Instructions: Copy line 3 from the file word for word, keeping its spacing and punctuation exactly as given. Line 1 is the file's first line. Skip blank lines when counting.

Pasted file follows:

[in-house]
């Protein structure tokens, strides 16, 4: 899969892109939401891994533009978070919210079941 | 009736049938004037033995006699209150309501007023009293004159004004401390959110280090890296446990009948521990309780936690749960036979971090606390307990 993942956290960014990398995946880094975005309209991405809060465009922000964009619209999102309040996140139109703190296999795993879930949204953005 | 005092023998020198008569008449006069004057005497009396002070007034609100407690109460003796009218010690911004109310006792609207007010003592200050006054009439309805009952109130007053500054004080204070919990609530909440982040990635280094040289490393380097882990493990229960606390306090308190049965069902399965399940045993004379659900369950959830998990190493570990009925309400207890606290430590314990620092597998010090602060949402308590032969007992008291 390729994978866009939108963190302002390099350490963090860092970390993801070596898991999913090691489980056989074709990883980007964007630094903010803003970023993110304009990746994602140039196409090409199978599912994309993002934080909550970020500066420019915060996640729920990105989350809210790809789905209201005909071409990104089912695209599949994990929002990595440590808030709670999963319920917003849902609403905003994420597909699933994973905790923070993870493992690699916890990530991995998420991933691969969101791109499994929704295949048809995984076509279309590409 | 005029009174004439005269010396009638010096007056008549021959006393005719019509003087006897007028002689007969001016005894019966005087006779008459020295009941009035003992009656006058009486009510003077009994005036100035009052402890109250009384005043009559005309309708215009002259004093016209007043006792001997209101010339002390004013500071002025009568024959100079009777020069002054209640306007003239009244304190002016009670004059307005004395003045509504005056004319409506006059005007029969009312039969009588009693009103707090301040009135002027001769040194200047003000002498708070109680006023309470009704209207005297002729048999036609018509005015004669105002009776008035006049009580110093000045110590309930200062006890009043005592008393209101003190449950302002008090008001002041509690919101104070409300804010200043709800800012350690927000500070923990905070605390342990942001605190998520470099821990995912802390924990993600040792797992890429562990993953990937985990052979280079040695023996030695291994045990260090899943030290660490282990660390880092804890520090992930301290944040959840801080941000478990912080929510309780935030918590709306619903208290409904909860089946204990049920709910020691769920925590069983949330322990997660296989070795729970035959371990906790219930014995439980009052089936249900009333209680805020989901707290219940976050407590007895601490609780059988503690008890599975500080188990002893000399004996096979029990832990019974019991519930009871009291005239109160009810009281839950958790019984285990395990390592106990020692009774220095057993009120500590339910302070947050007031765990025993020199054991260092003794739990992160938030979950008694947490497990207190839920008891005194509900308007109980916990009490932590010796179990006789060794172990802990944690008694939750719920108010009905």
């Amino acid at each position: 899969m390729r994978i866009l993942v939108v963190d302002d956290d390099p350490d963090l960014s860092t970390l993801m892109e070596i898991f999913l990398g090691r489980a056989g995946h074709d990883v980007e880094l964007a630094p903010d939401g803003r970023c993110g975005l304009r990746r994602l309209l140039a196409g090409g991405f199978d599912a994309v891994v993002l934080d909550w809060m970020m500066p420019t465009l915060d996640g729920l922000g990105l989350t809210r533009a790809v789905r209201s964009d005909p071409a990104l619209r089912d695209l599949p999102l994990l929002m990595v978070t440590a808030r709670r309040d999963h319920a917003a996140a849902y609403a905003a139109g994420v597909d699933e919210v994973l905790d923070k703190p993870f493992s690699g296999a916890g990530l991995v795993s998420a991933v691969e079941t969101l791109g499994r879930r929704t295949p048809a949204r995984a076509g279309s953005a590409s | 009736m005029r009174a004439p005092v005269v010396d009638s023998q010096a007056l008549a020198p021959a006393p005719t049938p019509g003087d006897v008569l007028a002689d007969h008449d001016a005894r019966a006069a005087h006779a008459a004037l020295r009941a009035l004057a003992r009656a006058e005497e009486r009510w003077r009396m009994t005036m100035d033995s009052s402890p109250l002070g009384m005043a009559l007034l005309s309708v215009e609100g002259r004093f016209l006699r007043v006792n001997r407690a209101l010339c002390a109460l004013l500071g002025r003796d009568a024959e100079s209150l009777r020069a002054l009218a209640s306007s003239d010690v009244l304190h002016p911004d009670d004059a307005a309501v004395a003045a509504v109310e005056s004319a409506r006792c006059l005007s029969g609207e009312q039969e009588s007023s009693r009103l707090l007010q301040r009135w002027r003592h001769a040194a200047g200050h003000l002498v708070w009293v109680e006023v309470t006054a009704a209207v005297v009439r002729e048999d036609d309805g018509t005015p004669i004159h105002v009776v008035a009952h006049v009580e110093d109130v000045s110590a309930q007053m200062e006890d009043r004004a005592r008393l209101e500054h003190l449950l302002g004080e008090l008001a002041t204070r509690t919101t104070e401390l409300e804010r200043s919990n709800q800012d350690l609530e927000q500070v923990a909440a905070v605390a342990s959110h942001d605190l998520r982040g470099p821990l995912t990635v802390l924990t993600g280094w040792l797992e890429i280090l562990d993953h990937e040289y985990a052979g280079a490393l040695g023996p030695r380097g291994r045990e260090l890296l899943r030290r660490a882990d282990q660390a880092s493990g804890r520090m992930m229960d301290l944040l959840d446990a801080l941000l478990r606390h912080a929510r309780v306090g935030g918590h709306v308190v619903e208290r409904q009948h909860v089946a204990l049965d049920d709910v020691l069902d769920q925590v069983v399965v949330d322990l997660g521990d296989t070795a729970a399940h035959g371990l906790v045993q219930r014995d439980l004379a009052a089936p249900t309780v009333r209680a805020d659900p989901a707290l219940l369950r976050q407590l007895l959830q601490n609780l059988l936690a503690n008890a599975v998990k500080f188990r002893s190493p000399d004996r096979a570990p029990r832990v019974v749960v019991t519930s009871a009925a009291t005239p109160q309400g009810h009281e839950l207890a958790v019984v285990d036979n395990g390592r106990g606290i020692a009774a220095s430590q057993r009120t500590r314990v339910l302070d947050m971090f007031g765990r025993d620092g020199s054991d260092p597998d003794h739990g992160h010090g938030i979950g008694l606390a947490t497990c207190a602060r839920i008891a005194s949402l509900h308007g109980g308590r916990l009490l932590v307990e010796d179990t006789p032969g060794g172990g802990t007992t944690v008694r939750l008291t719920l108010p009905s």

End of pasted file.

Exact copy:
């Amino acid at each position: 899969m390729r994978i866009l993942v939108v963190d302002d956290d390099p350490d963090l960014s860092t970390l993801m892109e070596i898991f999913l990398g090691r489980a056989g995946h074709d990883v980007e880094l964007a630094p903010d939401g803003r970023c993110g975005l304009r990746r994602l309209l140039a196409g090409g991405f199978d599912a994309v891994v993002l934080d909550w809060m970020m500066p420019t465009l915060d996640g729920l922000g990105l989350t809210r533009a790809v789905r209201s964009d005909p071409a990104l619209r089912d695209l599949p999102l994990l929002m990595v978070t440590a808030r709670r309040d999963h319920a917003a996140a849902y609403a905003a139109g994420v597909d699933e919210v994973l905790d923070k703190p993870f493992s690699g296999a916890g990530l991995v795993s998420a991933v691969e079941t969101l791109g499994r879930r929704t295949p048809a949204r995984a076509g279309s953005a590409s | 009736m005029r009174a004439p005092v005269v010396d009638s023998q010096a007056l008549a020198p021959a006393p005719t049938p019509g003087d006897v008569l007028a002689d007969h008449d001016a005894r019966a006069a005087h006779a008459a004037l020295r009941a009035l004057a003992r009656a006058e005497e009486r009510w003077r009396m009994t005036m100035d033995s009052s402890p109250l002070g009384m005043a009559l007034l005309s309708v215009e609100g002259r004093f016209l006699r007043v006792n001997r407690a209101l010339c002390a109460l004013l500071g002025r003796d009568a024959e100079s209150l009777r020069a002054l009218a209640s306007s003239d010690v009244l304190h002016p911004d009670d004059a307005a309501v004395a003045a509504v109310e005056s004319a409506r006792c006059l005007s029969g609207e009312q039969e009588s007023s009693r009103l707090l007010q301040r009135w002027r003592h001769a040194a200047g200050h003000l002498v708070w009293v109680e006023v309470t006054a009704a209207v005297v009439r002729e048999d036609d309805g018509t005015p004669i004159h105002v009776v008035a009952h006049v009580e110093d109130v000045s110590a309930q007053m200062e006890d009043r004004a005592r008393l209101e500054h003190l449950l302002g004080e008090l008001a002041t204070r509690t919101t104070e401390l409300e804010r200043s919990n709800q800012d350690l609530e927000q500070v923990a909440a905070v605390a342990s959110h942001d605190l998520r982040g470099p821990l995912t990635v802390l924990t993600g280094w040792l797992e890429i280090l562990d993953h990937e040289y985990a052979g280079a490393l040695g023996p030695r380097g291994r045990e260090l890296l899943r030290r660490a882990d282990q660390a880092s493990g804890r520090m992930m229960d301290l944040l959840d446990a801080l941000l478990r606390h912080a929510r309780v306090g935030g918590h709306v308190v619903e208290r409904q009948h909860v089946a204990l049965d049920d709910v020691l069902d769920q925590v069983v399965v949330d322990l997660g521990d296989t070795a729970a399940h035959g371990l906790v045993q219930r014995d439980l004379a009052a089936p249900t309780v009333r209680a805020d659900p989901a707290l219940l369950r976050q407590l007895l959830q601490n609780l059988l936690a503690n008890a599975v998990k500080f188990r002893s190493p000399d004996r096979a570990p029990r832990v019974v749960v019991t519930s009871a009925a009291t005239p109160q309400g009810h009281e839950l207890a958790v019984v285990d036979n395990g390592r106990g606290i020692a009774a220095s430590q057993r009120t500590r314990v339910l302070d947050m971090f007031g765990r025993d620092g020199s054991d260092p597998d003794h739990g992160h010090g938030i979950g008694l606390a947490t497990c207190a602060r839920i008891a005194s949402l509900h308007g109980g308590r916990l009490l932590v307990e010796d179990t006789p032969g060794g172990g802990t007992t944690v008694r939750l008291t719920l108010p009905s």